Rise Shines As Bagel Shop Opens

Last year we met Kate and Jen Lloyd, owners of Rise Bagel Co., as they were into their third year selling their bagels at farmer’s markets around the Twin Cities with the hope of, maybe someday, opening a shop.

On June 10 that day came, and the Twin Cities should be thrilled.

Rise Bagel occupies space in what used to be Indigo, an Asian and tribal art and furniture gallery at 530 N. 3rd Street in Minneapolis. Mixed in with offices, warehouses and lofts, the space has been transformed into an airy, open restaurant, the duo is still making their delicious Jewish delicacies. But finding new and interesting ways to top them.

Over three visits last week (I’m nothing if not thorough), I found one thing that you really want with any food: consistency. The bagel from a busy Sunday morning tasted the same at the end of a post-holiday lunch to the midst of a lunch rush. The bagels are the same as I remembered from last summer: Crusty on the outside, soft and chewy on the inside and great with cream cheese or butter.

(In the interest of full disclosure: I’m going to start on about the rest of the menu. I don’t keep kosher. Most people I know don’t keep kosher. Others could eat here and just not mix meat and milk. Kate Lloyd did say they would adapt items on the menu to fit kosher-style if that’s your jam. I don’t judge, but what gets said from here on out is the views of the editor and his meal companion).

The first meal I had there was the Smoked Turkey sandwich. I opted for the salt bagel, which isn’t as overpowering with the topping as the everything bagel (more on that in a minute). It was just great flavor and a nice little crunch of salt.

The sandwich itself is great. It doesn’t break new ground (smoked turkey, cheddar, scallion cream cheese, butter lettuce and tomato), but it’s the little things. The turkey is local and organic from Ferndale Market, the cheese is organic and thick-sliced, and the tomato isn’t a flimsy slice; it’s oven-roasted, which pulls out a little sweetness in each bite. It’s simple done very well.

Back to the everything bagel. This bagel, along with the poppy and sesame-seeded bagels, is covered all over with toppings. And you know when one is being toasted because the ENTIRE restaurant smells like toasted toppings, and it is glorious. I had it with their hand-mixed rosemary butter, which I’m fairly certain would pair well with anything.

The everything bagel was also the vessel for the Lox sandwich my long-time friend, Grant Boelter. The $12 for the sandwich looks spendy at

Jen Lloyd slices the lox off the salmon filet.

first glance, but the lox is thick sliced; again, no flimsy toppings here. And his mind was made up when he saw Jen Lloyd slicing it off the filet, at the back cutting board. The lox is procured from the much-feted crew at Upton 43.

“You get a healthy dose of it, and it balances well with the toppings,” he said of the plain cream cheese, red onion slices and capers. And he was thrilled at the quality delivered from the Upton 43 crew. His verdict: Great value for the amount of lox.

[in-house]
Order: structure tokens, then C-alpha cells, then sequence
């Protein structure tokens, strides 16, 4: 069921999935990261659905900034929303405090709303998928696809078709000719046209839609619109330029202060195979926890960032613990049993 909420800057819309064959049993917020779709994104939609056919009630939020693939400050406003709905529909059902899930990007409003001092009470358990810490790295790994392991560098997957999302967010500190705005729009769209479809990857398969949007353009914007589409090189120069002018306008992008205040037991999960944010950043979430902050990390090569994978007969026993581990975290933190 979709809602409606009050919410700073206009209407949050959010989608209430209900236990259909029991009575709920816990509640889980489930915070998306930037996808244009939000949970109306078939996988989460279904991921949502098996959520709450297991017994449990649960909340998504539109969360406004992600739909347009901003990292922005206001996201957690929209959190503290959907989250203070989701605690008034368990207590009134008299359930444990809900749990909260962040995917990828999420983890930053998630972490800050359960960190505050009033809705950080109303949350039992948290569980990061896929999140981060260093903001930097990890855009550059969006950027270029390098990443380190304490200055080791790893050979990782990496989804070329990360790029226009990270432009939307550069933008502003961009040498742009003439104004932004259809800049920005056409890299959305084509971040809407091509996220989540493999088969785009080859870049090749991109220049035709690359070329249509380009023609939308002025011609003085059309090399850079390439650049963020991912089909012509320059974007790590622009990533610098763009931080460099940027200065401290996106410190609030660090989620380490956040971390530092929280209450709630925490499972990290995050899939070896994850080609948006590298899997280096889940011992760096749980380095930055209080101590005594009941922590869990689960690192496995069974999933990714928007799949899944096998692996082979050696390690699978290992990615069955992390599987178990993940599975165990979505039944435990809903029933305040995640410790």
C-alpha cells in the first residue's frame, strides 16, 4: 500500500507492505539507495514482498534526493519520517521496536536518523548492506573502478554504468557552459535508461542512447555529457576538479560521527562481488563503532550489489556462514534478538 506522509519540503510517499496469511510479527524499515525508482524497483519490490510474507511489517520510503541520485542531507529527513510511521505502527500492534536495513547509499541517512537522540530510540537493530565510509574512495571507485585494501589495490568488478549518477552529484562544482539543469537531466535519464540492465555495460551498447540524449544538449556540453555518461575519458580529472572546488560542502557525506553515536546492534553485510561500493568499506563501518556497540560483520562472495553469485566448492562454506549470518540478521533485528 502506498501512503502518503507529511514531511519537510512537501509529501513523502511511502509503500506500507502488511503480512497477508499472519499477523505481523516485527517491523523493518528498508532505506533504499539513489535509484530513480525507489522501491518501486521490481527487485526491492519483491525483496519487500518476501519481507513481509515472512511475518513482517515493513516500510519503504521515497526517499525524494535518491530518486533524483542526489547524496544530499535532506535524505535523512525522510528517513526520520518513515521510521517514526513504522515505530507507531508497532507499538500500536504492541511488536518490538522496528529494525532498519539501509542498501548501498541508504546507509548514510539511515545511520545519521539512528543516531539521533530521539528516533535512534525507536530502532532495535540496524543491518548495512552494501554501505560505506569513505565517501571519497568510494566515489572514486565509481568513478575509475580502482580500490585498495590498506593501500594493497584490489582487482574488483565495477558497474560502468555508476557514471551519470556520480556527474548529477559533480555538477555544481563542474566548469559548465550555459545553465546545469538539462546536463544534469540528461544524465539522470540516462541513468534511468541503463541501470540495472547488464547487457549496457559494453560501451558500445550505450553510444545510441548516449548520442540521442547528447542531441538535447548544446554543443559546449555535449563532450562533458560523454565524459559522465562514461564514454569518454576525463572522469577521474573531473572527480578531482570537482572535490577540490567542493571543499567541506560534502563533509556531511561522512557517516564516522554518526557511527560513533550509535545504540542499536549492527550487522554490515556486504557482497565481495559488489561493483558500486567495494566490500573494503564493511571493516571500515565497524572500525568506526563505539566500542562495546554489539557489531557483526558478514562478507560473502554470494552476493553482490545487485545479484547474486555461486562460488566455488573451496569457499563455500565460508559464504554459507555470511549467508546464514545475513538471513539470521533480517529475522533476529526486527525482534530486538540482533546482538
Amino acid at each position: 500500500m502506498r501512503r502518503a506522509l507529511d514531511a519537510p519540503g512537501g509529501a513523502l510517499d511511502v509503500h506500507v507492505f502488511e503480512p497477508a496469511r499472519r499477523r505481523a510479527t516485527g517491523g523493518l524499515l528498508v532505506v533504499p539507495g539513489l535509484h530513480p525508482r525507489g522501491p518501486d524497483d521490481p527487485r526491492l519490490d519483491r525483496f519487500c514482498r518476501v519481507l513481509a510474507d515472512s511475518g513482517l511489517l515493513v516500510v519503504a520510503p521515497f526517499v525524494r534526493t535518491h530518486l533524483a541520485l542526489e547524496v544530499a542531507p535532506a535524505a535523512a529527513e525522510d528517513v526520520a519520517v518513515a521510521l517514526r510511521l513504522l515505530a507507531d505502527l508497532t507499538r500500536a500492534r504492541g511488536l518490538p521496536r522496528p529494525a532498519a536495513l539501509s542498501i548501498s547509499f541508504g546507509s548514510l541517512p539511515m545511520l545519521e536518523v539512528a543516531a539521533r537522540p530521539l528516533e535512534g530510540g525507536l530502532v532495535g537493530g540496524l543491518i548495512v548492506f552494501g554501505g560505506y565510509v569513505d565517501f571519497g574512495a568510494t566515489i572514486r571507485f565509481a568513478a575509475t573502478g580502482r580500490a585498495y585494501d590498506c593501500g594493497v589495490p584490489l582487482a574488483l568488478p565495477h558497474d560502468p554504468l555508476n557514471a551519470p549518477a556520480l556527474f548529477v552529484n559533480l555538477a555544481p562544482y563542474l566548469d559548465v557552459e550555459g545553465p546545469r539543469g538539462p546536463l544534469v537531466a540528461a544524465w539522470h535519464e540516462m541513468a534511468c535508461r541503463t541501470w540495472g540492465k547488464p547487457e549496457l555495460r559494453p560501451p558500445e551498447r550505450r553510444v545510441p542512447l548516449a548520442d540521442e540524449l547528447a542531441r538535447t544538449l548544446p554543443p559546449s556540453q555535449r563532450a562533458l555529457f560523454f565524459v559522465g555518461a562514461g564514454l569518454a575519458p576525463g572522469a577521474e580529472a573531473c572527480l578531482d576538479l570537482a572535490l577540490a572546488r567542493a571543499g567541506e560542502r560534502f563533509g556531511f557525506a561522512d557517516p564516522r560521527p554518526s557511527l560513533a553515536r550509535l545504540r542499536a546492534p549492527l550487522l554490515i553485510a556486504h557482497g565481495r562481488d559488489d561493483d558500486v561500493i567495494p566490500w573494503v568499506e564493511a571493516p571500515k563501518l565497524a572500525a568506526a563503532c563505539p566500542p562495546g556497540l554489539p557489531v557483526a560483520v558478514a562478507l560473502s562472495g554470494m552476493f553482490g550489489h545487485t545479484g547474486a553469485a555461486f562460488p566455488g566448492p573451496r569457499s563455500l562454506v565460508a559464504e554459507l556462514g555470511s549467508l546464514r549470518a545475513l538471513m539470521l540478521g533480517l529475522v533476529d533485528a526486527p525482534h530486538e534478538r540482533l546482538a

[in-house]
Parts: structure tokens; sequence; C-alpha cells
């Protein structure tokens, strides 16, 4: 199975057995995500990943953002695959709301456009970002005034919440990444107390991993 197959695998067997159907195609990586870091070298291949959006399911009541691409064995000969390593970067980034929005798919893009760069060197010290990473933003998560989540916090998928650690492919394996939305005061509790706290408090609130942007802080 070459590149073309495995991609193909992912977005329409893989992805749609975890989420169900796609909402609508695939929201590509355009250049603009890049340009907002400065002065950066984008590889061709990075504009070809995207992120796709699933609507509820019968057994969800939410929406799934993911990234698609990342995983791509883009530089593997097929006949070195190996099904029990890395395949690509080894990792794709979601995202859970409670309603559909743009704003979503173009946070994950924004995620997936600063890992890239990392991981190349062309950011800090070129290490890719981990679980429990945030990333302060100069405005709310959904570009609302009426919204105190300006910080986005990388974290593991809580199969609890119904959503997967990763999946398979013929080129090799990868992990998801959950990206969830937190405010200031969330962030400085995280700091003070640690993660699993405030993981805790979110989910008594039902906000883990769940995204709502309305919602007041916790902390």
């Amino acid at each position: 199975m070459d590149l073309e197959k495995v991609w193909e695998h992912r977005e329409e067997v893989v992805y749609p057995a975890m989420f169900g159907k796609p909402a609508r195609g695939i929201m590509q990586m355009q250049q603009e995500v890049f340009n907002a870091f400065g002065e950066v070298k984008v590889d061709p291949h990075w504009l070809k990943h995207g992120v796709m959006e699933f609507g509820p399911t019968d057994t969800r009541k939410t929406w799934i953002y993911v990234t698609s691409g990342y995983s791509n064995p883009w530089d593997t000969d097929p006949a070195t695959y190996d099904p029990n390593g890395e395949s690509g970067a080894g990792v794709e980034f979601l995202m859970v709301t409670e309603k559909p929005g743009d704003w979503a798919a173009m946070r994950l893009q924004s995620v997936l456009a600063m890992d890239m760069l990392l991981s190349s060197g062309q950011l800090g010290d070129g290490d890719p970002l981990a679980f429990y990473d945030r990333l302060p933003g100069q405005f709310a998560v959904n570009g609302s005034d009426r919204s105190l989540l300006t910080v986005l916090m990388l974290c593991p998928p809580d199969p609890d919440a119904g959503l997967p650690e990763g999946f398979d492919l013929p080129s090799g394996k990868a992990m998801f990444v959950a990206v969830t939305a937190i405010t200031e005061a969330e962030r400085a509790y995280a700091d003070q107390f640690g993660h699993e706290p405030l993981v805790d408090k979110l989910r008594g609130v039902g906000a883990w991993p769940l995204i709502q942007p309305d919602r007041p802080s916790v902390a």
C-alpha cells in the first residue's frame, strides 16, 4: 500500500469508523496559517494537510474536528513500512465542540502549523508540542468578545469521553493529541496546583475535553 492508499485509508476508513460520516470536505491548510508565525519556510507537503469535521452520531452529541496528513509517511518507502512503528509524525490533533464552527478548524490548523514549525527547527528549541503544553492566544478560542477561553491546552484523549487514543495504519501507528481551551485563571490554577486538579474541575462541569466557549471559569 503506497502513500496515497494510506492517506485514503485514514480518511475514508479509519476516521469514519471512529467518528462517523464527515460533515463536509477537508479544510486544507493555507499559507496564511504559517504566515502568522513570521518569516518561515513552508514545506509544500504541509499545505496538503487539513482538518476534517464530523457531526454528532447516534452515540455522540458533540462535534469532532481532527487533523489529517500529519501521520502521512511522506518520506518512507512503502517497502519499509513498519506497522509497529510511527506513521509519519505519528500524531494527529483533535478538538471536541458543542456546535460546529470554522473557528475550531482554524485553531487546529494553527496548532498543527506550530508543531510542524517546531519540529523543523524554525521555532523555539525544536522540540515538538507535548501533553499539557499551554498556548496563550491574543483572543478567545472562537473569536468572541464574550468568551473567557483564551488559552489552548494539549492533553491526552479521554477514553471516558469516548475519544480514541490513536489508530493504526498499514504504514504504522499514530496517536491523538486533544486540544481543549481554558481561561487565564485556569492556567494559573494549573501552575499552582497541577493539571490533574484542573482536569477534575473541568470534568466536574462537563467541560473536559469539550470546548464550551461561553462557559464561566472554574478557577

The Artisan sandwich. Photo courtesy of John Garland/Growler Magazine

I went for a breakfast sandwich – the Artisan, which is an organic egg, bacon, Havarti, arugula, rosemary butter and apple mustard sandwich. The apple mustard didn’t give much mustard flavor to me, although that’s fine as it was the least-anticipated part of the sandwich for me. It did give a nice texture that worked well the rest of the ingredients.

For dessert, we went with the option that isn’t really dessert. Off the Open-Faced section of the menu, we tried the Pop Art: Toasted plain bagel with buttercream frosting cream cheese (you read that right), strawberry preserves and sprinkles. Not a strawberry preserves person, I went without and was thrilled with the results. Grant thought that the preserves may have been a bit too much and the cream cheese could have stood alone. It’s sweet – although not overly so – but it helped to share it with someone. It might be a tad too sweet to have it all.

Other sandwiches include a roast beef — made from house-roasted organic beef supplied from Hidden Stream Farm in Elgin, Minn., and a well-stocked veggie sandwich.

One of the things that stands out is the bagel flavors: all are savory, none are sweet. No cinnamon-sugar or cinnamon raisin. Not for lack of trying, Jen Lloyd said; They’ve had them, but they haven’t been popular. They have sweeter cream cheeses like strawberry, lemon-blueberry and the buttercream frosting that work with the savory bagels. But given the quality of the bagel, gimmicky flavors aren’t needed.

The beverage options are great as well. They have local sodas, always delicious Mexican Coca-Cola, and coffees (hot and cold-press) sourced from St. Paul’s Bootstrap Coffee Roasters.

Whether you’re looking for a Sunday morning brunch spot, a quick weekday lunch, or a place to take a midmorning coffee break, Rise is your spot.

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About Lonny Goldsmith

Lonny Goldsmith is the editor of TC Jewfolk and Director of Communications for Jewfolk Media. He's an award-winning journalist who is involved in his third Jewish community after growing up in Michigan and spending a three-year stint in Chicago. He likes to write, cook and drink really good beer. He can be reached at [email protected] or on twitter @lonny_goldsmith

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